Sunday, September 13, 2009

Critical mass: When does a crowd become dangerous

There was an interesting article in the UKs' The Guardian a few months ago entitled "Critical mass: When does a packed but happy crowd become a dangerous, even lethal one?" which discusses as the title suggests when does a crowd become dangerous? The article starts with an incident in occurring at a Walmart's store in the US on Black Friday in 2008 where a crowd rushed into a store searching for bargains and a security guard died in the rush.

The reason I am blogging about it is that the paper sums up quite nicely and in understandable way the use of pedestrian modeling to understand such events and ways to potentially mitigate such occurrences from happening again.

One line I like is this that "in the almost weekly occurrence, somewhere in the world, of someone being injured or killed in a crowd." Other incidents for example, include the opening of the Primark flagship store in London in 2007 (below) or Jamarat bridge incident, where in 2004 more than 250 people were killed during a ritual part of the hajj known as the "stoning of the devil".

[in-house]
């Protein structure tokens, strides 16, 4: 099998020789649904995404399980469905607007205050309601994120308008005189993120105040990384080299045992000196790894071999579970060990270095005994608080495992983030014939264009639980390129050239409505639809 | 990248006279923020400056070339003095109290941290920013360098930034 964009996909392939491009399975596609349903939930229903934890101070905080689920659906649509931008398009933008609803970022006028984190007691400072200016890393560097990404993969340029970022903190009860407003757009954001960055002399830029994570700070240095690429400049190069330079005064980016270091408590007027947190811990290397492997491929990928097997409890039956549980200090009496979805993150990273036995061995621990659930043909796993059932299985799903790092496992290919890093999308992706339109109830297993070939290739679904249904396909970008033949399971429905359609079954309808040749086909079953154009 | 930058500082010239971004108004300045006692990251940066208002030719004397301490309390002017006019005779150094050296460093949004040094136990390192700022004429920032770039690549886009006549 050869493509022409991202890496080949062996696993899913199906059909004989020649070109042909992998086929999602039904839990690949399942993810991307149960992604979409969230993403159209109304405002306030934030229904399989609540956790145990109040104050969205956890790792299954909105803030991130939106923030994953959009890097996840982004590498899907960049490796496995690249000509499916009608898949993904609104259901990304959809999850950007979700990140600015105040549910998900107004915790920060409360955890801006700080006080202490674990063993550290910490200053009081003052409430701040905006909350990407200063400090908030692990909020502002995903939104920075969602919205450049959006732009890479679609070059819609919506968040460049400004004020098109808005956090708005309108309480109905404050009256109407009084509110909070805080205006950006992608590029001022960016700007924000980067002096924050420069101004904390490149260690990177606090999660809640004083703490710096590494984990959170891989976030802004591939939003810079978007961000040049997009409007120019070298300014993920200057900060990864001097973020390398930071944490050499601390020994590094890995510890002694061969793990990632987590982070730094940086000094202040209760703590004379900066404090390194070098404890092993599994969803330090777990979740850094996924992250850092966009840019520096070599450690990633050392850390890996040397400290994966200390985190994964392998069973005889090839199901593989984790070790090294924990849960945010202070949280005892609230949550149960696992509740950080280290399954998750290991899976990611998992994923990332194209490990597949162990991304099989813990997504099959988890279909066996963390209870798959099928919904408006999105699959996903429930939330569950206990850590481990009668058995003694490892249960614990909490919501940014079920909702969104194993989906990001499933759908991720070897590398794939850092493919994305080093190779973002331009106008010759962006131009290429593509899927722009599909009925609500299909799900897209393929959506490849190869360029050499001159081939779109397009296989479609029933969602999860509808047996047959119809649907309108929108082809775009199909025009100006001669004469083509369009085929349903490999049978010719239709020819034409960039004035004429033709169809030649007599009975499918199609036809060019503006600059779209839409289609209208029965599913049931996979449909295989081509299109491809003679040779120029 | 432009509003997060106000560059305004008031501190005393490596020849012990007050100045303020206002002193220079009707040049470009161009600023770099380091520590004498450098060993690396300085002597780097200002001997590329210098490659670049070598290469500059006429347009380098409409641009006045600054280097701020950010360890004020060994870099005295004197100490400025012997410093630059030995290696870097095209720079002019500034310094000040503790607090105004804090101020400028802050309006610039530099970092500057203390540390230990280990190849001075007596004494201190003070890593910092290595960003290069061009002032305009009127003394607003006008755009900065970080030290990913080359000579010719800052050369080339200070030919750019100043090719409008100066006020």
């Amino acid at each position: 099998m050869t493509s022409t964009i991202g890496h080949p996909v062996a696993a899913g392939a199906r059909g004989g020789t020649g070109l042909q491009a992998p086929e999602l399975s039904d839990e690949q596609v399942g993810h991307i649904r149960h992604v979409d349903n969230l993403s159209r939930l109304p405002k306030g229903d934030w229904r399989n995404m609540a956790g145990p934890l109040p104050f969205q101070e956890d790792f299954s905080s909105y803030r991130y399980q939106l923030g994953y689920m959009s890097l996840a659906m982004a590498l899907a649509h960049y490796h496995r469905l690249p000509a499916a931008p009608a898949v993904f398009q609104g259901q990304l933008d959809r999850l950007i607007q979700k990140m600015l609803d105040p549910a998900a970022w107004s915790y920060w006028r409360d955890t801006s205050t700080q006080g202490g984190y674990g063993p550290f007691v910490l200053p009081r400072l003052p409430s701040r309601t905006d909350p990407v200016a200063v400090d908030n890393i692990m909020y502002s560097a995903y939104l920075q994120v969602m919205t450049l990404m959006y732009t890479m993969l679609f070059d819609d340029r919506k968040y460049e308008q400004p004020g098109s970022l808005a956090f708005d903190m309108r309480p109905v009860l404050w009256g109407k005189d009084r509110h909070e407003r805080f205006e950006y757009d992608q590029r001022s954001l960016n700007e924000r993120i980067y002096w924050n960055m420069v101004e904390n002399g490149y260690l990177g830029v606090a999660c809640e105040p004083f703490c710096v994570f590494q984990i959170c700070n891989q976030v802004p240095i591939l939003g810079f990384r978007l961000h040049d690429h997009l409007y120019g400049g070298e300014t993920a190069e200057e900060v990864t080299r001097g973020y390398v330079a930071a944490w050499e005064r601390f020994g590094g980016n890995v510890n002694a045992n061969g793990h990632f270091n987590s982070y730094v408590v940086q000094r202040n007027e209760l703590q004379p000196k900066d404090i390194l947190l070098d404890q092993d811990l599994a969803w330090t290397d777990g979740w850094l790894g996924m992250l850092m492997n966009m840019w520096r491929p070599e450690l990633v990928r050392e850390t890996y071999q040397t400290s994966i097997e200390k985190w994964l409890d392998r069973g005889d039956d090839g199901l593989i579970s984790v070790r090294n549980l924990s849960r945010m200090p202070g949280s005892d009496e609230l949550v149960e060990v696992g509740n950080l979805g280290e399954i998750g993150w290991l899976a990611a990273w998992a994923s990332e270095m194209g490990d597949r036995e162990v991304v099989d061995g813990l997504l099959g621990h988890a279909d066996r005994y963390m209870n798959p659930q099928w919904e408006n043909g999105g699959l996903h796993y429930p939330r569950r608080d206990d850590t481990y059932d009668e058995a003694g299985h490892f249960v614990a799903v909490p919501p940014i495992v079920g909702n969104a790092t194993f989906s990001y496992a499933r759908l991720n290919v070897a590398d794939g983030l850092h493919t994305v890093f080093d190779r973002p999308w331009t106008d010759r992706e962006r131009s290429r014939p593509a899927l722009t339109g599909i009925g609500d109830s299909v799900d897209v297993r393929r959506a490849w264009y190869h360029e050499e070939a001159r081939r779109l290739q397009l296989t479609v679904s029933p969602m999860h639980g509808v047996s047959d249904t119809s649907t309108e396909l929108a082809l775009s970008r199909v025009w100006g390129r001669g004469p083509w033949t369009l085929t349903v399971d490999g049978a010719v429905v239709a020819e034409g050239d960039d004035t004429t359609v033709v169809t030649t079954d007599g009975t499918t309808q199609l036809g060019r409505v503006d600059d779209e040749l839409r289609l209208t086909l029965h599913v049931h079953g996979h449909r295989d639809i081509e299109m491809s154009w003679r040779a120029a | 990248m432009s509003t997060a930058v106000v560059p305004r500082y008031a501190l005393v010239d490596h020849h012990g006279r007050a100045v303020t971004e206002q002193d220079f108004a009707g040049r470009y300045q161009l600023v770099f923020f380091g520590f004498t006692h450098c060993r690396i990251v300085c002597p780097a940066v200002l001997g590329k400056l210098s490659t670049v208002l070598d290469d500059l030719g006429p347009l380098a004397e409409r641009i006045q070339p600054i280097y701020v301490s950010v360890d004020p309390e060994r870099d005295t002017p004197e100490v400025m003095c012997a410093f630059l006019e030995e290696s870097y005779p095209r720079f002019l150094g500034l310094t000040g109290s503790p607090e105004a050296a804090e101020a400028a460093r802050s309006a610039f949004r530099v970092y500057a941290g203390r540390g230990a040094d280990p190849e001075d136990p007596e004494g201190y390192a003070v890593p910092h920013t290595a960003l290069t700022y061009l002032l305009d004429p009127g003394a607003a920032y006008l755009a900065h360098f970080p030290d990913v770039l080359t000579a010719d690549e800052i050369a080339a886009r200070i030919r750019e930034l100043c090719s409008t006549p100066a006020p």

Shoppers at the opening of Primark in London tussle to get into the store (see the article).

Muslim pilgrims walk over a Jamarat bridge during the 'Jamarat' ritual, in Mina near Mecca.

The full article can be found here.

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